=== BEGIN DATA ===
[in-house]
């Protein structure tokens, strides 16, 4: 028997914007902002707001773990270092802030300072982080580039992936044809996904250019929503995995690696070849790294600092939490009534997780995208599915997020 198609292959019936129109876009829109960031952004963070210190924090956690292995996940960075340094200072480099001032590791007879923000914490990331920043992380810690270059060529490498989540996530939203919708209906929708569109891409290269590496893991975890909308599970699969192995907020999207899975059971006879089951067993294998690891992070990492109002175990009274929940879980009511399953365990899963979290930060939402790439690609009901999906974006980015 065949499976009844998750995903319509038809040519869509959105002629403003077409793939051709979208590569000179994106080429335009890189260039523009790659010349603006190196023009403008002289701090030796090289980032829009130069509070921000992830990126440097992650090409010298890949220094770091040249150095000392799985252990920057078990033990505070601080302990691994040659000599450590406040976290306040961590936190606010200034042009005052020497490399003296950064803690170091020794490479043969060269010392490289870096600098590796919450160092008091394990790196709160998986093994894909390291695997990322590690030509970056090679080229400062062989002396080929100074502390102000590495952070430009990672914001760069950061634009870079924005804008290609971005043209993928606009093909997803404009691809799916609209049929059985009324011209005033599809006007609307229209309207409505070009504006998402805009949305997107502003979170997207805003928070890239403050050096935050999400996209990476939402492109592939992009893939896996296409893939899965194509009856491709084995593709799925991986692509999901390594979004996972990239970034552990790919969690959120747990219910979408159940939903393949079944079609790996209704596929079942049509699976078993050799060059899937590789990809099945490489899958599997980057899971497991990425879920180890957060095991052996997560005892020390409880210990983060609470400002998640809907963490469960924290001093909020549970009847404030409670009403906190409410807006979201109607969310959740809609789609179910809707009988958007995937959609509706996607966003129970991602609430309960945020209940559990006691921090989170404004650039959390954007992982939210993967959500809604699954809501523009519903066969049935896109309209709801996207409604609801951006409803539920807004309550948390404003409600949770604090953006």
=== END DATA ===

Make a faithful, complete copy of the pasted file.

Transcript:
[in-house]
């Protein structure tokens, strides 16, 4: 028997914007902002707001773990270092802030300072982080580039992936044809996904250019929503995995690696070849790294600092939490009534997780995208599915997020 198609292959019936129109876009829109960031952004963070210190924090956690292995996940960075340094200072480099001032590791007879923000914490990331920043992380810690270059060529490498989540996530939203919708209906929708569109891409290269590496893991975890909308599970699969192995907020999207899975059971006879089951067993294998690891992070990492109002175990009274929940879980009511399953365990899963979290930060939402790439690609009901999906974006980015 065949499976009844998750995903319509038809040519869509959105002629403003077409793939051709979208590569000179994106080429335009890189260039523009790659010349603006190196023009403008002289701090030796090289980032829009130069509070921000992830990126440097992650090409010298890949220094770091040249150095000392799985252990920057078990033990505070601080302990691994040659000599450590406040976290306040961590936190606010200034042009005052020497490399003296950064803690170091020794490479043969060269010392490289870096600098590796919450160092008091394990790196709160998986093994894909390291695997990322590690030509970056090679080229400062062989002396080929100074502390102000590495952070430009990672914001760069950061634009870079924005804008290609971005043209993928606009093909997803404009691809799916609209049929059985009324011209005033599809006007609307229209309207409505070009504006998402805009949305997107502003979170997207805003928070890239403050050096935050999400996209990476939402492109592939992009893939896996296409893939899965194509009856491709084995593709799925991986692509999901390594979004996972990239970034552990790919969690959120747990219910979408159940939903393949079944079609790996209704596929079942049509699976078993050799060059899937590789990809099945490489899958599997980057899971497991990425879920180890957060095991052996997560005892020390409880210990983060609470400002998640809907963490469960924290001093909020549970009847404030409670009403906190409410807006979201109607969310959740809609789609179910809707009988958007995937959609509706996607966003129970991602609430309960945020209940559990006691921090989170404004650039959390954007992982939210993967959500809604699954809501523009519903066969049935896109309209709801996207409604609801951006409803539920807004309550948390404003409600949770604090953006």